Earlier this year the CFPB issued a request for information seeking input about the use of alternative data, and it believes the information it will receive under the terms of the no-action letter will help to “further its understanding of how these types of practices impact access to credit generally and for traditionally underserved populations, as well as the application of compliance management systems for these emerging practices.” (See previous InfoBytes summary here.)
On June 27, the CFPB filed two complaints in the District Court for the Central District of California against several credit repair companies and affiliated individuals. The CFPB alleged that these defendants violated the Consumer Financial Protect Act and the Telemarketing Sales Rule by charging consumers illegal fees and misleading consumers about services (see complaints here and here).
According to a CFPB press release, the defendants allegedly “[c]harged illegal advance fees” such as initial consultation fees, and set-up fees prior to providing certain services. Defendants also allegedly “[f]ailed to disclose limits on ‘money-back guarantees’” and “[m]isled consumers about the benefits of their services” by suggesting they could remove negative information from credit reports and “substantial[ly] increase” credit scores.
The CFPB submitted a proposed final judgment for each suit. In the first suit, the CFPB proposed a civil money penalty of over $1.5 million, and restrained defendants from working in credit repair services or maintaining an ownership interest in any company that provides credit repair services for a period of five years. In the second suit, the CFPB sought similar injunctive relief, and also proposed “equitable monetary relief in the form of disgorgement . . . in the amount of $500,000.”
On June 7, the CFPB published analysis of how consumers transition out of credit invisibility. “Credit invisibility” refers to an individual who lacks a credit record at any of the three nationwide credit reporting agencies. The report, entitled CFPB Data Point: Becoming Credit Visible, highlights the results of its latest study of the credit reporting industry, finding that consumers in low-income areas are more likely to gain credit visibility in negative ways such as through an account in collection or some form of public record. In a previous study, the CFPB estimated approximately 26 million Americans were credit invisible with an additional 19 million consumers having “unscorable” credit files—i.e. files that contain insufficient or too brief credit history. (See previous InfoBytes coverage here.) Without such a record, lenders find it more difficult to assess a consumer’s creditworthiness, resulting in credit invisible individuals having a harder time accessing credit.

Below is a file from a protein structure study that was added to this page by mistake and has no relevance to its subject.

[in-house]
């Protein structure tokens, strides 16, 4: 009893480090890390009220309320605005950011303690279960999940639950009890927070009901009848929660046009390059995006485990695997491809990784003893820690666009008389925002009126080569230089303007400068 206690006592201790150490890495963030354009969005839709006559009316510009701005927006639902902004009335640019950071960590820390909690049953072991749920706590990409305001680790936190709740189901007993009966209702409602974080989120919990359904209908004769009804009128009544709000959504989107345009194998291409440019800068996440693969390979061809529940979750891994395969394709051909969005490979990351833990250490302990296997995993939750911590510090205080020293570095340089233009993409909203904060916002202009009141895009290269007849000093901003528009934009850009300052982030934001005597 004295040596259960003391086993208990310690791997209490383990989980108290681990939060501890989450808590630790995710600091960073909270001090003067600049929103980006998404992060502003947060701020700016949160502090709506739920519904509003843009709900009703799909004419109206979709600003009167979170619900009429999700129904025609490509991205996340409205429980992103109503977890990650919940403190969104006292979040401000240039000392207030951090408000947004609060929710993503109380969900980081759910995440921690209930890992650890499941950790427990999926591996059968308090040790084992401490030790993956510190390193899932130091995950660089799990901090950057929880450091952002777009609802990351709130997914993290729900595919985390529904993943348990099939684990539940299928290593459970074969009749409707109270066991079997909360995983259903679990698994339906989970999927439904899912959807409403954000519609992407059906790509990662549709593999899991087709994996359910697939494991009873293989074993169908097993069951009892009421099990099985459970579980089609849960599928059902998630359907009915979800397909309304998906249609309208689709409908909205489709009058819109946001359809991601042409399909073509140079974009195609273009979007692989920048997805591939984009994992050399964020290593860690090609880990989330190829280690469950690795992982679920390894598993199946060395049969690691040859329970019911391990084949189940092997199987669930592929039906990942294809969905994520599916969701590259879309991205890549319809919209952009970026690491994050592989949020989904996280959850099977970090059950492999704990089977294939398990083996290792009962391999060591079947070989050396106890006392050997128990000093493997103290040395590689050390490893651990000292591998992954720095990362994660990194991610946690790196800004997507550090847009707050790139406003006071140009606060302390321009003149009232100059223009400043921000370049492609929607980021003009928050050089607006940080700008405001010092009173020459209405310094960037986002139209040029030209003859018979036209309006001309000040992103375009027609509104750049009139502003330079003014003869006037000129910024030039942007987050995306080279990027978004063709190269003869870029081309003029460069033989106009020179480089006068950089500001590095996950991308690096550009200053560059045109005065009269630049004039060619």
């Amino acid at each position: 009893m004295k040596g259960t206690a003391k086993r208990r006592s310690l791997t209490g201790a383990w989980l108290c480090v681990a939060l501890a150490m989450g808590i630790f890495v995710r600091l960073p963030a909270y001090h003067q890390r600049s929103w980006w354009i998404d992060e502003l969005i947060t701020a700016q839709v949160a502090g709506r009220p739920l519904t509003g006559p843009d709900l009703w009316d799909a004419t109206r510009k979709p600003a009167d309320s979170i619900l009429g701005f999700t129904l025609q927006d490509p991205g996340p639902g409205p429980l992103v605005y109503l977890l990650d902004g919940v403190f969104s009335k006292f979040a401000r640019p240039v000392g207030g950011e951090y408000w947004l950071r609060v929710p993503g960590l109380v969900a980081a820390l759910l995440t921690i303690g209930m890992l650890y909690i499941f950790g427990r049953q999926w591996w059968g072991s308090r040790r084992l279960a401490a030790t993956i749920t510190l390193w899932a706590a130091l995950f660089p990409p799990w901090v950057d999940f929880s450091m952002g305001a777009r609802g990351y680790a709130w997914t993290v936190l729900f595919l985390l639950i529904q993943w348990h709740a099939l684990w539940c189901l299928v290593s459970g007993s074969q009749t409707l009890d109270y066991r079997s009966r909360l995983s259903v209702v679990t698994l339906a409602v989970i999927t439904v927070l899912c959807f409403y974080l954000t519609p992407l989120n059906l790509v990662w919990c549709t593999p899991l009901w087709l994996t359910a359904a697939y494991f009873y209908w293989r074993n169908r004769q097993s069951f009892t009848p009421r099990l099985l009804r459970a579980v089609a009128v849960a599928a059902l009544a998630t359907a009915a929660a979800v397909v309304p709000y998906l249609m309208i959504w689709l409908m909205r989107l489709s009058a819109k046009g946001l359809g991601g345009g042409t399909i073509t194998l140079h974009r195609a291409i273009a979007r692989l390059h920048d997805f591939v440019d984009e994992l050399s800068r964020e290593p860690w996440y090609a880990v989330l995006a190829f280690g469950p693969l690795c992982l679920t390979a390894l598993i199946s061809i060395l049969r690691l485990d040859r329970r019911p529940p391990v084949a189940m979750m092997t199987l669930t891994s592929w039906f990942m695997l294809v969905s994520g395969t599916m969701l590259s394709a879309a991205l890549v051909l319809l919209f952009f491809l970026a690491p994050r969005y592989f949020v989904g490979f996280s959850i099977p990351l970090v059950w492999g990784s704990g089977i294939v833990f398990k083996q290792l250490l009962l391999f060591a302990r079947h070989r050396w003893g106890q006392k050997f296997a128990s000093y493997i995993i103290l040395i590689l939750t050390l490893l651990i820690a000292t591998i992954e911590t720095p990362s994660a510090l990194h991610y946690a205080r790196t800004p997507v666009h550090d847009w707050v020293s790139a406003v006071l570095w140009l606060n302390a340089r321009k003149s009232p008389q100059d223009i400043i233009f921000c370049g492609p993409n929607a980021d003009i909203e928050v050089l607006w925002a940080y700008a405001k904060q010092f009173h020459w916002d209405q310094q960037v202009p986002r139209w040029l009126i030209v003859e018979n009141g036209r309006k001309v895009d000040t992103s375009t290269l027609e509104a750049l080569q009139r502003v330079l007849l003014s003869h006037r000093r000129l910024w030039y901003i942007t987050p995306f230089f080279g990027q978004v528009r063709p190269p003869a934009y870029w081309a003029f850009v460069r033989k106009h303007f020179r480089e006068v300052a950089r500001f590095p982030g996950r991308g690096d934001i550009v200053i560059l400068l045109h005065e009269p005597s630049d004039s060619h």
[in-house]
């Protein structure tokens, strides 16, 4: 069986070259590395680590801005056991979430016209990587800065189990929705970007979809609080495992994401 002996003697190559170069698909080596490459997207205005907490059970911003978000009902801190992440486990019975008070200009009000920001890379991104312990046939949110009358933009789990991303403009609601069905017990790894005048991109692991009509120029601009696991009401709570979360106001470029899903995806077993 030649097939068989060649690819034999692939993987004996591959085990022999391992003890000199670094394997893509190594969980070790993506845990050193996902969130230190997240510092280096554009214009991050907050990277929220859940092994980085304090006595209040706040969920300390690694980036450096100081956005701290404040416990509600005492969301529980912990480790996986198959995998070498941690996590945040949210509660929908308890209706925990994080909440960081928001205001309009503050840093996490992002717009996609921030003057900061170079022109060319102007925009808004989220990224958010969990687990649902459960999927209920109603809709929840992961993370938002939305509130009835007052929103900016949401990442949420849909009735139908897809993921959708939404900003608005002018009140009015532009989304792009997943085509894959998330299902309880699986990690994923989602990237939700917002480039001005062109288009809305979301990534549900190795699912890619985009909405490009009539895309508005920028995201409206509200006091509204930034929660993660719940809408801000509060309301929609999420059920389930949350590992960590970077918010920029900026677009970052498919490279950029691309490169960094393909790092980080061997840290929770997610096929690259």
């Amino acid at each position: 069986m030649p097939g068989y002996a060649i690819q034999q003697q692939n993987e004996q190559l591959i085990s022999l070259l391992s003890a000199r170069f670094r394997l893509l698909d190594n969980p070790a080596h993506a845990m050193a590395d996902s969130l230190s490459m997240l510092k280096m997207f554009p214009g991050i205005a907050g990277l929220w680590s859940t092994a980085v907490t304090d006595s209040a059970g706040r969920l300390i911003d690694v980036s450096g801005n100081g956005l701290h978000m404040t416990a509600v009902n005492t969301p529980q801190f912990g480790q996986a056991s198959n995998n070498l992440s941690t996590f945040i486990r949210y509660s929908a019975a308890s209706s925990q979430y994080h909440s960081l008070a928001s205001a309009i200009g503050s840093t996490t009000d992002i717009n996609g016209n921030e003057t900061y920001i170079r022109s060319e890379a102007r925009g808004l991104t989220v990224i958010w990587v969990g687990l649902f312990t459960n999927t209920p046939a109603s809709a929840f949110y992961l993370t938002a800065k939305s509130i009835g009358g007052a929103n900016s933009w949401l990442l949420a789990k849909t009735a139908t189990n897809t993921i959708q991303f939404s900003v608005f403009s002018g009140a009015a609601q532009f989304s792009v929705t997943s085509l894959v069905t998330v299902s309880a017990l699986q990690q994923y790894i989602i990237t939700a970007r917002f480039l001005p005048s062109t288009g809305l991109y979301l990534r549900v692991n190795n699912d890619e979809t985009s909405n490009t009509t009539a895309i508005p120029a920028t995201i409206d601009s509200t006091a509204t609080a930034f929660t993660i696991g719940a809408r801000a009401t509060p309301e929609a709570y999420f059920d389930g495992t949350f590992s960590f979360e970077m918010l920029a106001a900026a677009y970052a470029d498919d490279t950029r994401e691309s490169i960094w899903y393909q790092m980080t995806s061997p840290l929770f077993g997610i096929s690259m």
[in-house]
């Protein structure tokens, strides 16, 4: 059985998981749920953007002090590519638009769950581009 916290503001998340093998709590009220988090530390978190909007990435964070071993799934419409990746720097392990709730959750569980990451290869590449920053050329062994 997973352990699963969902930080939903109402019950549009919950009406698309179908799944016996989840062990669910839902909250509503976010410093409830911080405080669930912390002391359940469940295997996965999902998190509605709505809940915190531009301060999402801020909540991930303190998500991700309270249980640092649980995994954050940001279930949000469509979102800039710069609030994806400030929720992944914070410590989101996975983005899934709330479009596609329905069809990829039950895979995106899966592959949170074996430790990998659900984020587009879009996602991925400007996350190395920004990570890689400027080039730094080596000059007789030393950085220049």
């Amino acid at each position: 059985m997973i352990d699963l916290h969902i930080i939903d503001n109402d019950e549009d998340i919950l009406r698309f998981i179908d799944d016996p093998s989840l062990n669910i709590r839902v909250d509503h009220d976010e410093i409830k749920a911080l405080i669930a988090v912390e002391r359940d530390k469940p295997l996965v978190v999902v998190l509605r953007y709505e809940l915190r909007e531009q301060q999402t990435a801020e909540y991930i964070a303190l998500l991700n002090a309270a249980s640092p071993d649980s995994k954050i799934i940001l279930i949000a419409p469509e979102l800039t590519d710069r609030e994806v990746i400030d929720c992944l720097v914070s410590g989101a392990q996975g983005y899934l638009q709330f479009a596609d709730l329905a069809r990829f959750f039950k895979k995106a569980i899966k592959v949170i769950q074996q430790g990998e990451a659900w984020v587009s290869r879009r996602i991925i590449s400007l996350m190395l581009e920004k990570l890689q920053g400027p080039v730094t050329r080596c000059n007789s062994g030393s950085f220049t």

The report notes that credit invisibility can present a “Catch-22” scenario, whereby a consumer needs credit history to get access to credit but cannot establish a credit history without first being extended credit. However, the report concludes that because 91 percent of consumers acquire a credit record before turning 30, it is possible to avoid a “Catch-22” situation.
The Bureau highlighted the following key findings:
- Most consumers – almost 80 percent – become credit visible before age 25, but Consumers in low- and moderate-income neighborhoods are likely to be older when they establish a credit history.
- Members of all age groups and income levels most commonly use credit cards to establish credit history, with student loans ranking second.
- Approximately 1-in-4 consumers first establish credit history through an account either held by another responsible party—i.e. becoming an “authorized user”—or with a co-borrower. This trend is more common among higher-income groups.
- Consumers in lower-income neighborhoods, however, are more likely to establish a credit history through “non-loan items,” which usually convey negative information (e.g., third-party collections, delinquent utility bills, child support payments, etc.).
- In recent years, more consumers create a credit history using a credit card, except within the under 25 age group. The report attributed the trend in the under 25 age group to a number of factors including increased student loans and the restrictions of the Credit Card Accountability Responsibility and Disclosure Act, which made credit cards less available to young consumers.
Cordray Speaks at Consumer Advisory Board Meeting; Extends Comment Period for RFI on Small Business Lending Market